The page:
By Randi Gollin | American Express Credit Intel Freelance Contributor
5 Min Read | October 28, 2020 in Money
More and more people have begun to shop online.
The push towards virtual shopping shows no signs of slowing down.
While some spending categories like online grocery shopping seem to be taking off, other industries that traditionally rely on physical stores may need to reconsider their retail strategy to meet customer desires for convenience.
Online shopping has undergone a sea change. Americans are shifting from in-store to online purchases, and many online retailers are seeing their sales grow. Meanwhile, industries that have traditionally relied on a physical presence – like the fashion industry – may need to reimagine retail strategies to embrace people’s rising desire to shop digitally.
Here’s a look at how spending habits are evolving as online shopping grows in popularity – and what it could mean for the future of all our shopping experiences.
Online shopping has recently seen a growth surge. In the first six months of 2020, online spending made up 18.6% of all retail sales, a leap from 14.7% for the same stretch in 2019.1 Looking ahead, online retail sales are expected to rise to $6.5 trillion by 2022, from $3.5 trillion in 2019 and $1.3 trillion in 2014.2
Why? Shopping online is often easy and convenient. Apps and websites streamline our ability to add items to our cart, check out, and even create standing orders to restock on goods we need regularly. We can make purchases on the go with our mobile phones without even needing our credit cards handy, and some devices let you store payment information so you can check out with nothing more than your fingerprint.
As people grow more accustomed to shopping online, it seems that new shopping habits may be transforming how and where people spend their money. Here are some of the ways Americans are spending increasing amounts of their virtual shopping dollars:
Meanwhile, some spending categories seemed to be vulnerable to macro shifts in the economy. One report found that online sales of clothing fell by 30% to 40% in the U.S., likely because people began to emphasize necessary spending over discretionary spending.6 The fashion industry is also traditionally reliant on a brick-and-mortar presence since many people try on clothes and shoes before buying.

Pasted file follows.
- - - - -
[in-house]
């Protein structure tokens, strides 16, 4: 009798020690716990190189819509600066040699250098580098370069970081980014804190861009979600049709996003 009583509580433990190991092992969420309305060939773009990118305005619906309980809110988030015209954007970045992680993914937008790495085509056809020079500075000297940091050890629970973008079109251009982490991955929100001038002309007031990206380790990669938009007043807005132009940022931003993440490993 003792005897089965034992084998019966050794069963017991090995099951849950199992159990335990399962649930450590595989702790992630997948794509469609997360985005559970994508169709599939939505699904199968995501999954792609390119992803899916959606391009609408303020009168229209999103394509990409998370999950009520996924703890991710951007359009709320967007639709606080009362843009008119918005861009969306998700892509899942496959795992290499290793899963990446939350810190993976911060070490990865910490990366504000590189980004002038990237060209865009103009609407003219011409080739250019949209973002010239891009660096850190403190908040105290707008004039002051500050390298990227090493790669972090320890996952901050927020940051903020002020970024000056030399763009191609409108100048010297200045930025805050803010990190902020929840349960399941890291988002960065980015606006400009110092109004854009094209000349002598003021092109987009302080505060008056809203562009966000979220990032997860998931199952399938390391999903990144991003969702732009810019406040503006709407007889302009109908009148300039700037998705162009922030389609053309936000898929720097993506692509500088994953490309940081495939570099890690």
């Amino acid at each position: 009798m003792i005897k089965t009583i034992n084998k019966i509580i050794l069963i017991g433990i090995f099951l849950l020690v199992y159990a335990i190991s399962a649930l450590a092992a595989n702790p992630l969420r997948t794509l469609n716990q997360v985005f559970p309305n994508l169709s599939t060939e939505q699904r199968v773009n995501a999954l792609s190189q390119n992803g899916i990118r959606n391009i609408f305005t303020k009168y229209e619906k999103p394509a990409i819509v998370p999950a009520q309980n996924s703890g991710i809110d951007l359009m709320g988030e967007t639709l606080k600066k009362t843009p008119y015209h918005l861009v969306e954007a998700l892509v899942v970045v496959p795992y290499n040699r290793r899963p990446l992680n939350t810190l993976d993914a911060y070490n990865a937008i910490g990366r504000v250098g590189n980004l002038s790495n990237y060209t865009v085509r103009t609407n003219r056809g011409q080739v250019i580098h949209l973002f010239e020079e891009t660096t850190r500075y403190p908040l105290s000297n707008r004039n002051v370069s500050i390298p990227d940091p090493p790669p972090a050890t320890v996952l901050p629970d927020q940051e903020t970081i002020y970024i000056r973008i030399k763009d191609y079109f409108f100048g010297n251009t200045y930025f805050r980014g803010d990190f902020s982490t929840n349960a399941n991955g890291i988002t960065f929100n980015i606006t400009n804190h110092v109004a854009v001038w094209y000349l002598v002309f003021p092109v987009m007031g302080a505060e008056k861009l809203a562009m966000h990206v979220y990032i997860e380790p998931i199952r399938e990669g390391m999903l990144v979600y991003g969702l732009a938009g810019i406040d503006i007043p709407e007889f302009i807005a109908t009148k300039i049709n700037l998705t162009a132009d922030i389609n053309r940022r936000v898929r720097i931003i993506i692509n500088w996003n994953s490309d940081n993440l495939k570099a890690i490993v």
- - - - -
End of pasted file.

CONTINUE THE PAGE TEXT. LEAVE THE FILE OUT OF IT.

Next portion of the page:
Online shopping patterns show signs of becoming long-lasting, if not permanent. For example, when asked how they expect their own habits and behaviors to change going forward, 27% of shoppers said that they would shop online for grocery delivery more than before, and 24% said they would order groceries online for pick-up more than before.7 But for online shopping to truly stick around, experts suggest that businesses must really take a customer-first approach by making online shopping totally seamless, being transparent about delivery delays, and helping people new to online shopping by providing clear navigation tools and online support.8
Looking further into the future, the growth of online shopping could be the catalyst for adoption of technology-enabled solutions that change shopping experiences – and could change other everyday experiences, too.9 Specifically, Nielsen expects that some technology could further enhance how we shop online, including the use of QR codes, augmented and virtual reality, and personalized location alerts. In isolated examples, augmented/virtual reality technology popularized in videogames is already helping online shoppers see themselves in new outfits and get better-fitting blue jeans.
As people become more comfortable with online shopping, it’s likely that online sales will continue to grow. In order to keep up the momentum, experts suggest physical stores will have to support online sales and ensure that shoppers can enjoy a seamless physical-and-online shopping experience.
1 “Charts: How the coronavirus is changing ecommerce,” Digital Commerce 360
2 “Retail e-commerce sales worldwide from 2014 to 2023,” Statista
4 “Top 100 Fastest Growing & Declining Categories in E-Commerce,” Stackline
6 “It’s time to rewire the fashion system: State of Fashion coronavirus update,” The Business of Fashion and McKinsey & Company
7 “Do Shoppers Think Their COVID-19 Shopping Behaviors Will Continue?,” Food Industry Association
8 “COVID-19: The Unexpected Catalyst for Tech Adoption,” Nielsen